--Theresa Pierno, President and CEO for National Parks Conservation Association, had the following to say about the government reopening: "Fully reopening the federal government will mean so much to so many. Federal employees will finally get paid and be able to return to their jobs. For rangers and other park staff, it will mean returning to our national parks, assessing the terrible damage done to them while they were open with such limited staff, and once again welcoming visitors to the places they all love. Now is when the real work begins. The damage done to our parks will be felt for weeks, months or even years. We want to thank and acknowledge the men and women who have devoted their careers to protecting our national parks and will be working hard to fix damage and get programs and projects back up and running. We implore lawmakers to use this time to come to a long-term funding agreement and avoid another disaster like this. Federal employees, businesses, communities and national parks deserve better.” To read more, click here.
--A pilot was killed when his plane struck Mt. Hood this week. Wreckage was found on the Elliot Glacier. To read more, click here.
West Face Bryant Peak - Photo by Kyle McCrohan
(Click to Enlarge)
--Two potentially new alpine and water ice routes have recently gone up on Bryant Peak. Both the West Face route and Melakwa Flows were discovered (rediscovered?) by Jacob Krantz and Kyle McCrohan. To read more, to see photos and route topos, click here and here.
--The Sierra Wave is reporting on some quick and excellent work by lift operators and ski patrol when a 14-year-old girl suffered a heart attack on the ski lift. To read more, click here.
--From the Bishop Area Climbers Coalition Facebook Page:
--Some Sierra ski resorts have had up to 13-feet of snow in the month of January. To read more, click here.
--Huffpost is reporting that, "It could take Joshua Tree National Park up to 300-years to recover from damage it sustained during the partial government shutdown, a former park superintendent said Saturday." To read more, click here.
--Here's a fun post about funny route names in Red Rock Canyon National Conservation Area.
Colorado and Utah:
--A man from Ohio was revived by skiers and snowboarders who discovered him upside down in soft snow. The group in Vail, successfully used CPR. To read more, click here.
--Actress and pseudoscience advocate, Gwyneth Paltrow, apparently crashed into a skier at Utah's Deer Valley and then skied away. This alleged "hit-and-run" incident left the 72-year old victim unconscious, with a traumatic brain injury and broken ribs. To read more, click here.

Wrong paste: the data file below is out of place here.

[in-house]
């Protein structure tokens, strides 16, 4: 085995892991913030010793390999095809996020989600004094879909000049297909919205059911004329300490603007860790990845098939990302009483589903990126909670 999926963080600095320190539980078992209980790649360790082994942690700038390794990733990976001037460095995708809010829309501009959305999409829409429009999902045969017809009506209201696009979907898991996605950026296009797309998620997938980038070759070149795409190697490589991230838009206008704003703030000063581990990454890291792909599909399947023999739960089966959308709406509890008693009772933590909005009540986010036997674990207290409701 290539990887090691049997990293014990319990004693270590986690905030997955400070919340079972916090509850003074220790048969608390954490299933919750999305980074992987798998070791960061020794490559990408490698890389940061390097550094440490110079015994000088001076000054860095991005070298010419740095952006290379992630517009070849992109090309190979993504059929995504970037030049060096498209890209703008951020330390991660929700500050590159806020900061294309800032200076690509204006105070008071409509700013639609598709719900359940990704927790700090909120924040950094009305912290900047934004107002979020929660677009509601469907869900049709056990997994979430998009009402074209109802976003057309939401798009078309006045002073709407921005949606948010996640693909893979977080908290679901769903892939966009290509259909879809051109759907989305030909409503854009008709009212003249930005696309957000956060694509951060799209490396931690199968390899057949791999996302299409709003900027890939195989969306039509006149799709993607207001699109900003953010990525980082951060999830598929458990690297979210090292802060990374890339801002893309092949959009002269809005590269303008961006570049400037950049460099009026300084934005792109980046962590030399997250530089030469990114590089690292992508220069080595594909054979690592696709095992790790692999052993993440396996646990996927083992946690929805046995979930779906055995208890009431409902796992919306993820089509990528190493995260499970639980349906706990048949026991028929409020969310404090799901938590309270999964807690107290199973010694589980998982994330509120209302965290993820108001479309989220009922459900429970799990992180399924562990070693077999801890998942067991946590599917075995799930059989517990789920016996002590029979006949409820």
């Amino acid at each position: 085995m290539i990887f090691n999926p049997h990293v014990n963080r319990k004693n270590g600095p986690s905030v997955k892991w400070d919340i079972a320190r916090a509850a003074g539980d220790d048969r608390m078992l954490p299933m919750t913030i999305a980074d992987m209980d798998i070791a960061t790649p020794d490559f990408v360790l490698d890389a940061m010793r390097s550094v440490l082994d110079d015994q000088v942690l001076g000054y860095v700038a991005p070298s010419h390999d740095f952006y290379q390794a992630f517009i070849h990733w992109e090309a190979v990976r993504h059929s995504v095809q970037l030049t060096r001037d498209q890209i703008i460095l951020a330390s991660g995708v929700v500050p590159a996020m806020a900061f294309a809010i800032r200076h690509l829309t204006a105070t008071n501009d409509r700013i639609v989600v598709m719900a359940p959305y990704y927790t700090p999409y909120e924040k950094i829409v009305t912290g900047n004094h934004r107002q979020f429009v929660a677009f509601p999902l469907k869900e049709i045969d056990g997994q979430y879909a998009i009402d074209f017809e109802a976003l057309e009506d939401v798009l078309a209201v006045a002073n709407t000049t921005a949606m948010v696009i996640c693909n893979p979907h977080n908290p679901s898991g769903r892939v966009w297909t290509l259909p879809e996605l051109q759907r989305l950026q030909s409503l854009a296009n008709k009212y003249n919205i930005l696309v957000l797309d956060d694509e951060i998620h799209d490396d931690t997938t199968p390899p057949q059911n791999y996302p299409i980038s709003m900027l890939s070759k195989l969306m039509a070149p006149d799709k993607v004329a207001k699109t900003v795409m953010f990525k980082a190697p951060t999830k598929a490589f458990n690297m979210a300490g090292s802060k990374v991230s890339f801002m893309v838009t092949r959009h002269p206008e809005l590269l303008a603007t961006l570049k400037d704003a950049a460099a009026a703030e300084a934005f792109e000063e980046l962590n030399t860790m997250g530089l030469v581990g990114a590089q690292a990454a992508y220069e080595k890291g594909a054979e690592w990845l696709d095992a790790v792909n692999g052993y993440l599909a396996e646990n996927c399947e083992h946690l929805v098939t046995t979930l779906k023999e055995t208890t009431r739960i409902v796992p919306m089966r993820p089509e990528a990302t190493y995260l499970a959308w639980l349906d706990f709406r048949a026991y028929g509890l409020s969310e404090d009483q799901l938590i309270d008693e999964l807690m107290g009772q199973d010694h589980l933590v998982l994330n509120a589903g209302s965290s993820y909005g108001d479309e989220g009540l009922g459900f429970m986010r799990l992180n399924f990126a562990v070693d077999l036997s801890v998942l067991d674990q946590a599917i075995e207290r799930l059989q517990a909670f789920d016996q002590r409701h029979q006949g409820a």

--Alta Ski Resort now has an ultra luxury hotel. To read more, click here.
--Rock and Ice is reporting that, Sam Elias and Marianne van der Steen won the Mixed Climbing Competition at 2019 Ouray Ice Fest. To read the article, click here.
Notes from All Over:
--ABC 8 is reporting that, " A 35-year-old California man has died in an avalanche while backcountry skiing in southwest Montana. Madison County Sheriff Phil Fortner says another skier was injured when the avalanche occurred about 1 p.m. Friday in the Tobacco Root Mountains." To read more, click here.
--The following video from Europe shows the terrifying moment when a snowboarder is swept away by an avalanche. The guy videotaping seems to think it's hilarious. Thankfully, the snowboarder is fine...
--The women's climbing festival organization, Flash Foxy, now welcomes men at one event. To read more, click here.
--In a very paparazzi-ish story, you should know that Angelina Jolie took her twins rock climbing at a gym in Los Angeles. The photos and video from the family's outing are terrible. It seems like it was more about some random photographers trying to sell photos to tabloids than showing a celebrity doing something cool with her kids. Anyway, for those who are inclined, here's a link.
--Huffpost is reporting that, "An Alaska judge sentenced a man to three months in jail for his role in the slaughter of a mother bear and her two cubs in their den — actions that were caught by a research camera." To read more, click here.
--A lot of your big name climbers are giving motivational speeches these days. To read more, click here.
--Rock and Ice is reporting that, "on January 23, five indigenous Bolivian women, aged 42 to 50, completed a climb of Argentina’s Aconcagua (22,841 feet), the tallest peak on both the continent and in the world outside of Asia. The women, who worked as porters and cooks in mountain camps on Huayna Potosí (19,974 feet), one of Bolivia’s tallest peaks, for a number of years, are members of the Aymara indigenous group." To read more, click here. To see a video about these women, click below.
--A new documentary is telling the story of immigrants in ski towns. To read more, click here.